Signing Day: Weis QA

After introducing each recruit Charlie Weis went into a Q&A session with the media to talk about recruiting.
Opening statement:
"Fortunately, for us it was a very uneventful day and that's usually a very good thing. As a matter of fact, by about 10 o'clock this morning we were already wrapped up. We were just waiting for the 'Hawaiian Flash' to send his (NLI) in, but other than that we were already done. It's been an interesting couple of weeks. It's amazing how, in the technology-driven age, one tweet can cause mass pandemonium. But things settled down pretty nicely and I'm very pleased with how things have turned out."
"Before we get going, there are several people that I want to thank. First of all, I think Rob Ianello, our recruiting coordinator, did a wonderful job coordinating all of our efforts. He had a lot of help; our administrative staff was wonderful. Both the girls and the guys in the office did a great job in supporting the coaches; they grinded. Although, you guys might feel sorry for (tight end coach Jeff) Blasko, I wouldn't feel too sorry for a kid in his late 20's taking a bunch of trips to Hawaii. You and I may not feel the same way about that. But we put a lot of tread on our tires and went to a lot of different places and hopefully we're going to reap the benefits of several fine young men that we've brought into our program. There are several other people who I think need to be mentioned. (I want to thank) all the people from campus who have helped us in our recruiting efforts, whether its sports information or the professors that every time we had visits, they got involved and talked about the curriculum that we have, which I think is very critical to a young man coming here. Obviously, our academic support staff and the wonderful job that Paul Buskirk and his staff do over there; then Dr. (Sheahon) Zenger, (Senior Associate Athletics Director) Sean (Lester) and (Assistant to the Athletic Director) George (Matsakis) and all the administrators and the support they give us is great. Even people at the dining hall (helped us), because you bring the recruit over there and say 'this is where you're going to eat' and they say 'now that's what I'm talking about'. This was a very top-heavy junior college class and for them to see that they'll be living in the Jayhawk Towers and eating in the Burge Union that is a very great impression for them without us having to break out any bells and whistles. There are a lot of people to thank; I'm sure I'll miss some, but I just want to put a thank you out to everyone who helped."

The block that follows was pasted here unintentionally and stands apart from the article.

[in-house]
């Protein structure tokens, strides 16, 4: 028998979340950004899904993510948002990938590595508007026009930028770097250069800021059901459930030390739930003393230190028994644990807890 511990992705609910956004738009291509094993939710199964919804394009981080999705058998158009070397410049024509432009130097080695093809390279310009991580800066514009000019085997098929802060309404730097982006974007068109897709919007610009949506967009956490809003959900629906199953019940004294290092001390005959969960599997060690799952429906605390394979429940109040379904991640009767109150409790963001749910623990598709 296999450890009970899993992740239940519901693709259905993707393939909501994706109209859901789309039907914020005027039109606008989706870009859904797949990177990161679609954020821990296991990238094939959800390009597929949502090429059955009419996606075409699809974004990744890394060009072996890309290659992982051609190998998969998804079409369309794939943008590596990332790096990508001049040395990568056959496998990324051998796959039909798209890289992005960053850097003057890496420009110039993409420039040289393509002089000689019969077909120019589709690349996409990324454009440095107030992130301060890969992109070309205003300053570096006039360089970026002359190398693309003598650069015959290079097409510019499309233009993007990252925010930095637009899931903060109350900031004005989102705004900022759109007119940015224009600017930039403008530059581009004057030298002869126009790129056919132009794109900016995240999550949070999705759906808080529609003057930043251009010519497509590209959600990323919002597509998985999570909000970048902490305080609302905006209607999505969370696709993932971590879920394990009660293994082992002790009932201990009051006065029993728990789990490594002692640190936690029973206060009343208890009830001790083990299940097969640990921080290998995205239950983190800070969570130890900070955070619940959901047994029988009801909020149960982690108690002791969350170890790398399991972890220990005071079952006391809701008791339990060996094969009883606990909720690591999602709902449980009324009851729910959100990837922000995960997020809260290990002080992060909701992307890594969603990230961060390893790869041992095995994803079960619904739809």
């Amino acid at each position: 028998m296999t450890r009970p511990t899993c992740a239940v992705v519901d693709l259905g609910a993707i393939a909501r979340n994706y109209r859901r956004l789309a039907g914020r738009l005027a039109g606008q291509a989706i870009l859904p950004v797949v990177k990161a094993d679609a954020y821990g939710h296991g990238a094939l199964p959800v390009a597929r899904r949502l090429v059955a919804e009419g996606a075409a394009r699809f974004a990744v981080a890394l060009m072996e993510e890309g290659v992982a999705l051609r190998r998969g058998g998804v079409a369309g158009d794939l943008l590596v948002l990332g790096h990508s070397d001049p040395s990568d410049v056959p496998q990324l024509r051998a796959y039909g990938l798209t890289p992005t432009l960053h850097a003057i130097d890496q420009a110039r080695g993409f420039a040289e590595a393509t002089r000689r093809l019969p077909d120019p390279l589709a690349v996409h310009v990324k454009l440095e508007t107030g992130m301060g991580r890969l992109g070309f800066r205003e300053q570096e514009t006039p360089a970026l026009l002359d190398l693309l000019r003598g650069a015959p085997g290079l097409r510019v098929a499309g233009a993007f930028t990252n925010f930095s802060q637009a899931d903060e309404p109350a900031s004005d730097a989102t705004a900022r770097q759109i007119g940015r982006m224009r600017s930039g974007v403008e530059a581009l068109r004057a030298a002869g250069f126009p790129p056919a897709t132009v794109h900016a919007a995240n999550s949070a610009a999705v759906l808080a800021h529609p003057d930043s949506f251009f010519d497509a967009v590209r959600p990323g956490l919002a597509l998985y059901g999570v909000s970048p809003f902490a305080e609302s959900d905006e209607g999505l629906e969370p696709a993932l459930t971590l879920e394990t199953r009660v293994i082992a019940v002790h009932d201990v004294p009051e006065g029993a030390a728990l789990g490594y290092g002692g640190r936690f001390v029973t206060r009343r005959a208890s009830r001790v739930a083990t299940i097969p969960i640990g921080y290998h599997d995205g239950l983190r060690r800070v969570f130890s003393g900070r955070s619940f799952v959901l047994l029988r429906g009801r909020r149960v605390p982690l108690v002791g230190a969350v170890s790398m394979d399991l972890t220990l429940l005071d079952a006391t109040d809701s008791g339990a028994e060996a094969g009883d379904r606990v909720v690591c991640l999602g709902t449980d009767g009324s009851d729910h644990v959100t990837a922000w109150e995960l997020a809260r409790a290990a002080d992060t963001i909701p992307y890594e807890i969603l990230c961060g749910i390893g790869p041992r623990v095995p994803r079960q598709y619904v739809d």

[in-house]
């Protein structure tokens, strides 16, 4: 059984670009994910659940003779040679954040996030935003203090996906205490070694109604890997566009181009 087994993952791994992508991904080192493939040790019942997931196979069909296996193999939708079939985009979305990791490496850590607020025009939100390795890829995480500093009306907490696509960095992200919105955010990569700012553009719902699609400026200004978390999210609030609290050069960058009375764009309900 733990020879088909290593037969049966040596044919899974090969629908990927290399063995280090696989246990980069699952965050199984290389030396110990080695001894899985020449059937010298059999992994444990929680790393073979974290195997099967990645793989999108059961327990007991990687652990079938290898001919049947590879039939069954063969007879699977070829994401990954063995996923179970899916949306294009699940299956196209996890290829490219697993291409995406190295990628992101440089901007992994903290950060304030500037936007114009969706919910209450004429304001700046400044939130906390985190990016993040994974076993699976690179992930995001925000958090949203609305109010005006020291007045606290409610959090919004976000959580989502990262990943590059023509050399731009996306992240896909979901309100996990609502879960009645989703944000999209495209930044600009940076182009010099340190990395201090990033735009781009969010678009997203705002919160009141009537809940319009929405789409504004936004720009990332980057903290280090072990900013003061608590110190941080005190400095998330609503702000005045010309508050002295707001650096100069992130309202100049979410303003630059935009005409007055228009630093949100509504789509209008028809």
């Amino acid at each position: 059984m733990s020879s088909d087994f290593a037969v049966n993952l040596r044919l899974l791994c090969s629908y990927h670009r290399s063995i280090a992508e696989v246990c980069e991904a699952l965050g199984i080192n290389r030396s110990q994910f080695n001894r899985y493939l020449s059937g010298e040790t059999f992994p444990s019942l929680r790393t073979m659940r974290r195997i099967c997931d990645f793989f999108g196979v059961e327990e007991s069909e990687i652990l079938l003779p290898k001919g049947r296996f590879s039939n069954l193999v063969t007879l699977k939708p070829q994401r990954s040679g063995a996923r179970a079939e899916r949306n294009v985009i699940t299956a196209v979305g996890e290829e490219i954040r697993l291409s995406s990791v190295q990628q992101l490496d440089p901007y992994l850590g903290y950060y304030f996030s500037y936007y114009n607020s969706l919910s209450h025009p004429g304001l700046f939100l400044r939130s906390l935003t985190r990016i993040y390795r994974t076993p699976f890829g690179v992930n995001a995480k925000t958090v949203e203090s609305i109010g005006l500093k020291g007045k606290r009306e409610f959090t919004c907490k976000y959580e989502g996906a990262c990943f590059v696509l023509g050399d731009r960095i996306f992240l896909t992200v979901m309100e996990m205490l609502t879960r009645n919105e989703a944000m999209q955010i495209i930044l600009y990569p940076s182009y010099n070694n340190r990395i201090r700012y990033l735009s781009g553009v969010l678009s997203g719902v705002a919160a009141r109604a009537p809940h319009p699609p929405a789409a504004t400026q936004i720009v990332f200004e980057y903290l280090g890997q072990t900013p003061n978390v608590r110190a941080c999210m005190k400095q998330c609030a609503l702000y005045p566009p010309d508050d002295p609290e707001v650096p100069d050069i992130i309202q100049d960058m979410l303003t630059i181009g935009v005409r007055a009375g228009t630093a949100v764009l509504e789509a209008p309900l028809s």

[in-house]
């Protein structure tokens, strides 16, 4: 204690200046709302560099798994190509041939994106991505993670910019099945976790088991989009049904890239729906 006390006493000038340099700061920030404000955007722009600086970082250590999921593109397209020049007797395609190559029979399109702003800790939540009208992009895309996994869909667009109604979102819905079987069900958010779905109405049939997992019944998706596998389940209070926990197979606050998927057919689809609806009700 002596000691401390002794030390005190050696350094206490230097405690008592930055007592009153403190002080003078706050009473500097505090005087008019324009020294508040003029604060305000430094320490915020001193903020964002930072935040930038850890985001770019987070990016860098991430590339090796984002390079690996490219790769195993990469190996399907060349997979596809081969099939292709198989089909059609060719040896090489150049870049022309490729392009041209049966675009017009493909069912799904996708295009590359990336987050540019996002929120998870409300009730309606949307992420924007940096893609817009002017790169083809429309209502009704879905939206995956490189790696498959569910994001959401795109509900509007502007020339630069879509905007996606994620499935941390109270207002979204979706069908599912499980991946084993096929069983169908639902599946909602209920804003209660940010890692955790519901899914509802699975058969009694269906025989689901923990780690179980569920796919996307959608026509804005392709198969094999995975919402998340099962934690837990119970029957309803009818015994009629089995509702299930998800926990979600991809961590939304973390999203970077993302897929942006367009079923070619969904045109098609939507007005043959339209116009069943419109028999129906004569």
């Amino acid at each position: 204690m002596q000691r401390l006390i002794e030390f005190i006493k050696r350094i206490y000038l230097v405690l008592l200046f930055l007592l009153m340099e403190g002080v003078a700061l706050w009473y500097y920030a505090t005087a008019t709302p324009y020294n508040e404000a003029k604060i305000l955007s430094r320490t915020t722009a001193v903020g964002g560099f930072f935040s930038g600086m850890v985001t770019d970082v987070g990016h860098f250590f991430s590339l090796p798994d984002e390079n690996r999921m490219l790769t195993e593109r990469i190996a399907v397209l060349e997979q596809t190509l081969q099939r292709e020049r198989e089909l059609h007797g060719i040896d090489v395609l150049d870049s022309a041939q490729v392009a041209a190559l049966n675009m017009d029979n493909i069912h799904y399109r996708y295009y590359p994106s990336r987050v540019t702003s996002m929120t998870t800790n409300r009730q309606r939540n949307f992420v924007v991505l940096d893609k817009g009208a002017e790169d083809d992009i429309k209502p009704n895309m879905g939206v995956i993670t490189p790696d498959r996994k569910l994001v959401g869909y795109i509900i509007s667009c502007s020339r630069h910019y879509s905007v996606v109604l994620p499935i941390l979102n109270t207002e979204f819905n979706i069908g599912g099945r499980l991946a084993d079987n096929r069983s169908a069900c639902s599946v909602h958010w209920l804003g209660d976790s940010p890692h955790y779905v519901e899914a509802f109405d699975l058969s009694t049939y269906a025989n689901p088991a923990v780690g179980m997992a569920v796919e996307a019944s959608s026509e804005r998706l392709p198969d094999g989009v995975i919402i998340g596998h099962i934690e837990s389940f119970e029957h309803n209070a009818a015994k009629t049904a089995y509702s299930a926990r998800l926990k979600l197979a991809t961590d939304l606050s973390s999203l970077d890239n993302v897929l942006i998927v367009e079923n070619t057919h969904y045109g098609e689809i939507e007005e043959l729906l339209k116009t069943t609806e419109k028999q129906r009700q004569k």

On his status with other walk ons joining the team:
"There are guys that you have read about recently that they've come out and said what their intent is, they're coming too. But I can't talk about them today. Yes, there are some really good players (that are still coming); more than the ones you've read about, because some of them just didn't put it out on Twitter or other schools didn't put it out there. There are more than (walk on kicker) Michael (Mesh) that are coming that are in the same position. We provide a unique opportunity, because most people can see themselves getting into the mix (right away), even though we might not have a spot (on scholarship)."
"You'll notice that number I gave you - 25 scholarship players - leaving three spots; yes, we have action going on, but no, I can't talk about it. The action won't happen in days, but I definitely have action going on. Remember now, for each spot that I fill, that's one less potential guy I can take next year. This morning, just to elaborate for you recruiting gurus, I laid out a three-year recruiting plan for our staff. For the junior college kids, you have to factor in that you're going to get a large number of seniors hitting at the same time, so you never have your numbers dwindling where you're behind the eight-ball. I laid out a three-year plan for every position on the team. We didn't just cover next year; we covered the next year and the year after that - leading into the year after that. So for those of you who have written me off and said that I'll be here for a short period of time, I'm sorry to disappoint you."